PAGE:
He criticized the US and Israel, but seemed somewhat subdued. According to Sarah Wheaton in the New York Times blog that evening, he "said the United States was aiding Israel in 'racist ambitions', called Israel's attack on Gaza in December 'barbaric' and said the economic blockade of Palestinians amounts to 'genocide' " - comments that provoked the US and 10 other delegations to walk out. Israel didn't attend in the first place.
Soon after Ahmadinejad's speech, Israeli Prime Minister Benjamin Netanyahu told the General Assembly, "The most urgent challenge facing this body is to prevent the tyrants of Tehran from acquiring nuclear weapons," and urged the delegates to oppose Iranian "barbarism".
Back in Israel on September 26, according to an Associated Press dispatch from Jerusalem, "Netanyahu spoke with House speaker Nancy Pelosi and a number of unidentified US senators and told them that now is the time to act on Iran. Israel maintains the Islamic Republic is seeking nuclear weapons. 'If not now then when?' the official quoted Netanyahu as saying. He spoke on condition of anonymity because he was not allowed to speak with the media. He did not disclose what kind of action Netanyahu recommended be taken.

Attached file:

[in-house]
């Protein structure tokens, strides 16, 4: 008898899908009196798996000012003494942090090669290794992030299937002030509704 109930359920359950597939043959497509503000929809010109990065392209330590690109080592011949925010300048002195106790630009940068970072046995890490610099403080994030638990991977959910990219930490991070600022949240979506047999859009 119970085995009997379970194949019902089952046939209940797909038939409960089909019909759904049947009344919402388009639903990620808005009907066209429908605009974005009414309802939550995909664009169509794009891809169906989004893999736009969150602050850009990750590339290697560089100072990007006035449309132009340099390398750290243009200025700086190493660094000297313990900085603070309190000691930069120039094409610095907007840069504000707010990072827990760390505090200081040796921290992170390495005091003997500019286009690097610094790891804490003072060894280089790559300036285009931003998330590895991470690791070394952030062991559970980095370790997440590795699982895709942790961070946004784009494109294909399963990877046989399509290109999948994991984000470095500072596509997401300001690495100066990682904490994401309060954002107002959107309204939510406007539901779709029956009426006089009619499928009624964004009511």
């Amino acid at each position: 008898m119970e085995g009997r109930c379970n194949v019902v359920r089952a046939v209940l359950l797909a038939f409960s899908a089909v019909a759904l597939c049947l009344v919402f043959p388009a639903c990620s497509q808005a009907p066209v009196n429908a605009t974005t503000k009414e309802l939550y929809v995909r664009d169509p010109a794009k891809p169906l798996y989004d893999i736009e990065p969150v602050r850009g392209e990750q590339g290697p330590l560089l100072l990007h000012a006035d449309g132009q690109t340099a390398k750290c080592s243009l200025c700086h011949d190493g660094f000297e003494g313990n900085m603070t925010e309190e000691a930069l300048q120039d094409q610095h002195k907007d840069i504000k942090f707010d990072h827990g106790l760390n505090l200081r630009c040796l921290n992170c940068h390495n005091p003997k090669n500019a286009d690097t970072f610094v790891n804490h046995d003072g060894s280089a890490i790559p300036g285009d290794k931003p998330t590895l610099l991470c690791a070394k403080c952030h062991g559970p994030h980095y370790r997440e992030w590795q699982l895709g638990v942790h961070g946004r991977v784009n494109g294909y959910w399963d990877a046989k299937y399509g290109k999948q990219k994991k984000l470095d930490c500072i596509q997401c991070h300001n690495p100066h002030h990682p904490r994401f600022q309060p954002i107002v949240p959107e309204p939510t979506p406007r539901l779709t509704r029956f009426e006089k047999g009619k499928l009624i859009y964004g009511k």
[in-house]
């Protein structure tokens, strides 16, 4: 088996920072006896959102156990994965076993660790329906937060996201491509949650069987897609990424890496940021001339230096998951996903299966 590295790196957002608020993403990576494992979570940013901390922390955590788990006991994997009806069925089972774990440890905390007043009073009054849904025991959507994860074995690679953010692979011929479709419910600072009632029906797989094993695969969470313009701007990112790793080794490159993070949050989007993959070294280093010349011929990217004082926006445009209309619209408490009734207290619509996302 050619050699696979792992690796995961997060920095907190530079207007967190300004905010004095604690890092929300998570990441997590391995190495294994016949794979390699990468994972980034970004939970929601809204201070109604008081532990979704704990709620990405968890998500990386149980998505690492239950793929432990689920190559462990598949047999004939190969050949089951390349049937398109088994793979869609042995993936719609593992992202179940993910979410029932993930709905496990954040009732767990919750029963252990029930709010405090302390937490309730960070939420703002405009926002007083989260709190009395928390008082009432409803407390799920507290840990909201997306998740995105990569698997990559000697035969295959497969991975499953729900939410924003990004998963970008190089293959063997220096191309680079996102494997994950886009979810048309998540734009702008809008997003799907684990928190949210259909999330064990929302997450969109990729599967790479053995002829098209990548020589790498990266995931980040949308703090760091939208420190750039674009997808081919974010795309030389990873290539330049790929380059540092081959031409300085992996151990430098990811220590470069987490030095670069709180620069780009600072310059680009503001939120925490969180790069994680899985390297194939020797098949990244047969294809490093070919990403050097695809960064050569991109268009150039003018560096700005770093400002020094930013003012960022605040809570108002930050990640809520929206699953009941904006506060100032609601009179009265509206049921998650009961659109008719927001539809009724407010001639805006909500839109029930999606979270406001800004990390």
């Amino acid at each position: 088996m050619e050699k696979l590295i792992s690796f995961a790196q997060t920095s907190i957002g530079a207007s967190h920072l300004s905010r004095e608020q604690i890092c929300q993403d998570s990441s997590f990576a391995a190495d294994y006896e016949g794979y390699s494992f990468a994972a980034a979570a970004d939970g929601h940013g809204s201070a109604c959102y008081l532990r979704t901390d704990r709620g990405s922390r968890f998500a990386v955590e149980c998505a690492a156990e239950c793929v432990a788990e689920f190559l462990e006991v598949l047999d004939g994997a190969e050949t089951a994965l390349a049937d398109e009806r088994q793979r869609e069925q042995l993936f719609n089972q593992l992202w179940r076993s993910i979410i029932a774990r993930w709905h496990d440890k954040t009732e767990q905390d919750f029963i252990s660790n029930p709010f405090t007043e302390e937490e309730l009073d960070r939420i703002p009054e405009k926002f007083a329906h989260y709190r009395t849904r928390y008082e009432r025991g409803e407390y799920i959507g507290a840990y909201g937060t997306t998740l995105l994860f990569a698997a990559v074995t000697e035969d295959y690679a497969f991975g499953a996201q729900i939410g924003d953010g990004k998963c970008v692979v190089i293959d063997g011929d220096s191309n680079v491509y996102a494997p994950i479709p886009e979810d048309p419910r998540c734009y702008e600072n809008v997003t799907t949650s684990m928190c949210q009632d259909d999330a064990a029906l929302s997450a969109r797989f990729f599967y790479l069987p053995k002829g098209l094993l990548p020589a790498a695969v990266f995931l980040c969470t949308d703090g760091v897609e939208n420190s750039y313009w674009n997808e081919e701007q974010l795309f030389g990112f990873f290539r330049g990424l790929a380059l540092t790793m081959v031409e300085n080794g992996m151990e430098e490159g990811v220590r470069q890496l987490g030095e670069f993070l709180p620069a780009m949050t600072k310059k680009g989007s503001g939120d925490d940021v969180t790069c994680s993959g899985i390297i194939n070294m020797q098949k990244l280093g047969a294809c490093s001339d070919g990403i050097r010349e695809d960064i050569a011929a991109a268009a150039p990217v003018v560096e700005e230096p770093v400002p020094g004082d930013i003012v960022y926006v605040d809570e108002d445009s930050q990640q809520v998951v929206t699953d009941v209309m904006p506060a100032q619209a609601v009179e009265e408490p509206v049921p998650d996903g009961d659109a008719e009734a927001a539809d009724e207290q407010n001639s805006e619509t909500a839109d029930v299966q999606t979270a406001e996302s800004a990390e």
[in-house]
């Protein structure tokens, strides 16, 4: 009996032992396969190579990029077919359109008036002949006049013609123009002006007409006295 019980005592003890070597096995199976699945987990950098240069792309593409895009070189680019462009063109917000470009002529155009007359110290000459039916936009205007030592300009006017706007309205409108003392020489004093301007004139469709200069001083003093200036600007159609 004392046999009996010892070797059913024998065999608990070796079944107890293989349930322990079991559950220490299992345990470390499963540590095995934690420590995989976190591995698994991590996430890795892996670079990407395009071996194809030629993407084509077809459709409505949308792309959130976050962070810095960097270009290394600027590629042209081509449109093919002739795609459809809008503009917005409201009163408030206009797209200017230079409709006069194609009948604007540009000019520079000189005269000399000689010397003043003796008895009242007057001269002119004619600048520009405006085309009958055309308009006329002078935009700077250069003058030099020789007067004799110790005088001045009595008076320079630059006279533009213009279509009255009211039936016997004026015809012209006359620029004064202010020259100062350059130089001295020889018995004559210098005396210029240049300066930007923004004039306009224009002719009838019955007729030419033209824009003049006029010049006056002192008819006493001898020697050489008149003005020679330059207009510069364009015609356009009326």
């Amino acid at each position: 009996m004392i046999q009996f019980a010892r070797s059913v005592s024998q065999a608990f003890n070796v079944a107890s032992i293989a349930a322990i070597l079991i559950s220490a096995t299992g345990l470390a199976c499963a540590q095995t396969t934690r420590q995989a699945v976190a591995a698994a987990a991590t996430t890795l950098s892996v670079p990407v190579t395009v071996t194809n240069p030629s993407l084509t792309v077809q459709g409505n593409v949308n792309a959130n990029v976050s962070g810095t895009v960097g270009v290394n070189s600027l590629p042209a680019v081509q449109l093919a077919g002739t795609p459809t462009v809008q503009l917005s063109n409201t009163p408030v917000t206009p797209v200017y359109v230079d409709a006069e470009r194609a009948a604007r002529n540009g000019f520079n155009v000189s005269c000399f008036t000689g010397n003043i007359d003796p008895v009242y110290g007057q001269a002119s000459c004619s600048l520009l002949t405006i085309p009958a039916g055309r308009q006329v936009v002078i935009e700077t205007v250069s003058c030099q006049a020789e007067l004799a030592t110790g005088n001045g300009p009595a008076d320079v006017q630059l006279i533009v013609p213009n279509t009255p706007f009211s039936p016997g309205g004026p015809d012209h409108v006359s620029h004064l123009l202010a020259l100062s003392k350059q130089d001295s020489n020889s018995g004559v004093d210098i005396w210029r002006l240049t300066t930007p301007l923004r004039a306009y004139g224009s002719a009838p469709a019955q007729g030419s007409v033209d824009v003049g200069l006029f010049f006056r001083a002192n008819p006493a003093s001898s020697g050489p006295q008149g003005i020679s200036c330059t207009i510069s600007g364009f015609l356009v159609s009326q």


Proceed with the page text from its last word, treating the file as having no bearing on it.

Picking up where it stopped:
"Israeli Foreign Minister Avigdor Lieberman said earlier in the day that the Iranian nuclear facility proves 'without a doubt' the Islamic republic is pursuing nuclear weapons. 'This removes the dispute whether Iran is developing military nuclear power or not and therefore the world powers need to draw conclusions', Lieberman told Israel Radio. 'Without a doubt it is a reactor for military purposes not peaceful purposes'."
Jack A Smith is editor of the Hudson Valley Activist Newsletter in New York State and the former editor of the Guardian Newsweekly (US). He may be reached at firstname.lastname@example.org
Last updated 05/10/2009